Tesla owner claims Autopilot, Enhanced Autopilot and Full Self-Driving features are lacking.

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Tesla Full Self-Driving Lawsuit Alleges Marketing Is Deceptive
Tesla owner claims Autopilot, Enhanced Autopilot and Full Self-Driving features are lacking.

— A Tesla Full Self-Driving lawsuit alleges consumers have been lied to for years concerning the capabilities of Autopilot, Enhanced Autopilot and Full Self-Driving features.

Known as advanced driver assistance systems, Tesla allegedly makes false and misleading claims about its technology and when it will be available and safe to use.

Tesla allegedly markets its Autopilot and Full Self-Driving features as technology that will make the vehicles autonomous, but the class action lawsuit alleges the vehicles did not and cannot operate as self-driving vehicles.

The Tesla Full Self-Driving lawsuit includes:

"All persons who, from January 1, 2016, to the present (the 'Class Period'), purchased or leased from Tesla, Inc. (or any entity it directly or indirectly owns or controls, including Tesla Lease Trust and Tesla Finance LLC) a new Tesla vehicle with 'Autopilot,' 'Enhanced Autopilot,' or 'Full Self-Driving Capability.'"

The Tesla Full Self-Driving class action lawsuit was filed after the California Department of Motor Vehicles alleged there were problems with Tesla's marketing materials for its vehicles.

The DMV said it had issues with Tesla's advertising regarding Autopilot and Full Self-Driving Capability and how those terms were used to sell vehicles.

The California DMV referenced this statement from Tesla:

"The system is designed to be able to conduct short and long-distance trips with no action required by the person in the driver’s seat."

California also saw problems with this claim:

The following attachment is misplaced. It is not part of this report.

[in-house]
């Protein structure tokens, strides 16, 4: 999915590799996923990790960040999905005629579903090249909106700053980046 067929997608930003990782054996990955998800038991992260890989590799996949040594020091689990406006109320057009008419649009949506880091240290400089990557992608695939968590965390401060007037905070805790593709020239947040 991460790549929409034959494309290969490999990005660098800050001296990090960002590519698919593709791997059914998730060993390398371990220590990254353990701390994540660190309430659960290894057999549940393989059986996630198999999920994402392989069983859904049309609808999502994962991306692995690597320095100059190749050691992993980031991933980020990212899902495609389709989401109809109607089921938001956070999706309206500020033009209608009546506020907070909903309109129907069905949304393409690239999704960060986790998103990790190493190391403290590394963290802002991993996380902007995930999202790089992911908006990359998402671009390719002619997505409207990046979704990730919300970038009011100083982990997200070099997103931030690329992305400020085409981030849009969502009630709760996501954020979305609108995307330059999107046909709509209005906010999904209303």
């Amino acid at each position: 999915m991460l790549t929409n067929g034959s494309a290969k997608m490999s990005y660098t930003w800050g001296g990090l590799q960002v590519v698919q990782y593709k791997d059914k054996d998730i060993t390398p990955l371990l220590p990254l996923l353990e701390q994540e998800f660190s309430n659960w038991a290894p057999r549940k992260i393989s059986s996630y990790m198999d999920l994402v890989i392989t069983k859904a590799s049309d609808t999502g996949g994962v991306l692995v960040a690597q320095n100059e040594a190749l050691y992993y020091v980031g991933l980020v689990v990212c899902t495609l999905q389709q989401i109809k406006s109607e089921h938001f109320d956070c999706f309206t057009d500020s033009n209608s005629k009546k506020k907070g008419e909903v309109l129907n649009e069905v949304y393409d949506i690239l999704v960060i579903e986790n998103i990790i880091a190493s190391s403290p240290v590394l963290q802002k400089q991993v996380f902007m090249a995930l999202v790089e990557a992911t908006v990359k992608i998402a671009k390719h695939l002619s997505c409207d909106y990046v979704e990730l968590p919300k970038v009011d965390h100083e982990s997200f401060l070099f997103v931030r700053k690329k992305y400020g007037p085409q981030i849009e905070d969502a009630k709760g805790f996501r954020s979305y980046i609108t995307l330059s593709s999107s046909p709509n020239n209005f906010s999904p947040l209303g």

"From Home – All you will need to do is get in and tell your car where to go. If you don’t say anything, your car will look at your calendar and take you there as the assumed destination. Your Tesla will figure out the optimal route, navigating urban streets, complex intersections and freeways."

And once a vehicle reached its destination:

"When you arrive at your destination, simply step out at the entrance and your car will enter park seek mode, automatically search for a spot and park itself. A tap on your phone summons it back to you."

The class action lawsuit contends those self-driving descriptions represent the vehicles as autonomous when they aren't.

Florida plaintiff Christopher Mallow filed the lawsuit after he purchased a new 2020 Model 3 Tesla Performance Edition in November 2019 and paid an additional $7,000 for the “Full Self-Driving Capability” option.

According to the plaintiff, Tesla has continually made deceptive and misleading statements about the capabilities of Autopilot and Full Self-Driving, especially on its website.

The plaintiff alleges customers have not received vehicles capable of “full self-driving in almost all circumstances," and that could “conduct short and long distance trips with no action required by the person in the driver's seat” and with a “probability of safety at least twice as good as the average human driver.”

The Tesla Full Self-Driving lawsuit was filed in the U.S. District Court for the Northern District of California: Christopher Mallow v. Tesla, Inc., et al.

The plaintiff is represented by Casey Gerry Schenk Francavilla Blatt & Penfield.


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